Creativity is vital for innovation. And, in fact, the ability to innovate has essentially replaced raw materials, labour and capital as the key sources of economic value. Some form of creativity is now the primary source of competitive advantage in the developed world, according to for example economist Richard Florida, as I wrote about in a section of my dissertation.
But how can creativity and good ideas be encouraged? Well, start with not hindering it. One highly typical way of killing creativity is to deter failure. A work environment where people are afraid to fail is doomed to be thinking inside the box and creating safe, but bad and very few new ideas.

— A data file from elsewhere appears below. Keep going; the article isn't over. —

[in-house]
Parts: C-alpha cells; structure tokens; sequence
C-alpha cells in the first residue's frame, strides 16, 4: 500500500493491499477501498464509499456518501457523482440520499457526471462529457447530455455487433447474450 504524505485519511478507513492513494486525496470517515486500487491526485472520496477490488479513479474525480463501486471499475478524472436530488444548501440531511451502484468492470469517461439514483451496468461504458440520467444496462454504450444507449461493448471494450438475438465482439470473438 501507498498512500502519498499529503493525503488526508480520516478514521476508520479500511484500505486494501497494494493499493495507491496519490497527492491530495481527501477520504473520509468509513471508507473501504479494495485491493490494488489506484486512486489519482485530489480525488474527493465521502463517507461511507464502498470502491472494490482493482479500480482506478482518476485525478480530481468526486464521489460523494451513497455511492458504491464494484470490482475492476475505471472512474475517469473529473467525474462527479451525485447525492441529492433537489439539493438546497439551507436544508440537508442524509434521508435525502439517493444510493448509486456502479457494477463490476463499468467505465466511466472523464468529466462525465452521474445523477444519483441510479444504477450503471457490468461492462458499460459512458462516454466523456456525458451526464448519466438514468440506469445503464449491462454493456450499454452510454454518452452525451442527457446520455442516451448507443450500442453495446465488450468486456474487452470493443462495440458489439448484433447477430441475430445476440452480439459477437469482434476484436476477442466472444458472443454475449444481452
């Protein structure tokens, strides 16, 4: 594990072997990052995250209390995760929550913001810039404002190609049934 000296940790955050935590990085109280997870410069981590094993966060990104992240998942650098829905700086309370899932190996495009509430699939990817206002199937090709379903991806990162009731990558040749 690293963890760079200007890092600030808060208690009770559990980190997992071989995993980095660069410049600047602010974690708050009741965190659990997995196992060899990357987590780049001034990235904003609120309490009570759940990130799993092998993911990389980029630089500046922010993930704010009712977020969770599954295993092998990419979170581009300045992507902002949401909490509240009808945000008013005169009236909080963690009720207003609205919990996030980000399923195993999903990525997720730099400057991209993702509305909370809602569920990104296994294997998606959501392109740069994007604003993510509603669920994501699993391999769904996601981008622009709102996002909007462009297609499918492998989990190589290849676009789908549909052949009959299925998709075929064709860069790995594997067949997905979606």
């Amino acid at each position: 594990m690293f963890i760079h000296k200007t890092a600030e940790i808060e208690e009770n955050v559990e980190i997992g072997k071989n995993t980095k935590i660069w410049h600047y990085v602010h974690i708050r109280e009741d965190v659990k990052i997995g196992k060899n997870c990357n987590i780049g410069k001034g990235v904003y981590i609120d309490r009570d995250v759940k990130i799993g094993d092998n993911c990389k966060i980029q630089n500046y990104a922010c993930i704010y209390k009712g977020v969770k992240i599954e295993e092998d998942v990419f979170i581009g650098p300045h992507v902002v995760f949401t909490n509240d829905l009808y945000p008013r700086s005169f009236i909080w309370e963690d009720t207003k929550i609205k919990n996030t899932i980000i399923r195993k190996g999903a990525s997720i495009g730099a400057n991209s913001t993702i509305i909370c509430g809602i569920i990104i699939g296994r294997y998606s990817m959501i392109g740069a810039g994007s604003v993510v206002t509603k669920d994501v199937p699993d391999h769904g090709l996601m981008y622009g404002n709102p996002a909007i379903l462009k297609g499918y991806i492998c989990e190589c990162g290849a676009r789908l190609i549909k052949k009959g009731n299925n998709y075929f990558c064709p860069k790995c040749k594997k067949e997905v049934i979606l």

In Silicon Valley they have a special word for failure: Pivoting. In perhaps the worlds most innovative cluster, failure just means some change of focus. “Failure, and how companies deal with failure, is a very big part of innovation,” says the Silicon Valley entrepreneur Judy Estrin, a founder of seven high-tech companies and author of a book on innovation. Failures caused by sloppiness or laziness are bad. But “if employees try something that was worth trying and fail, and if they are open about it, and if they learn from that failure, that is a good thing.”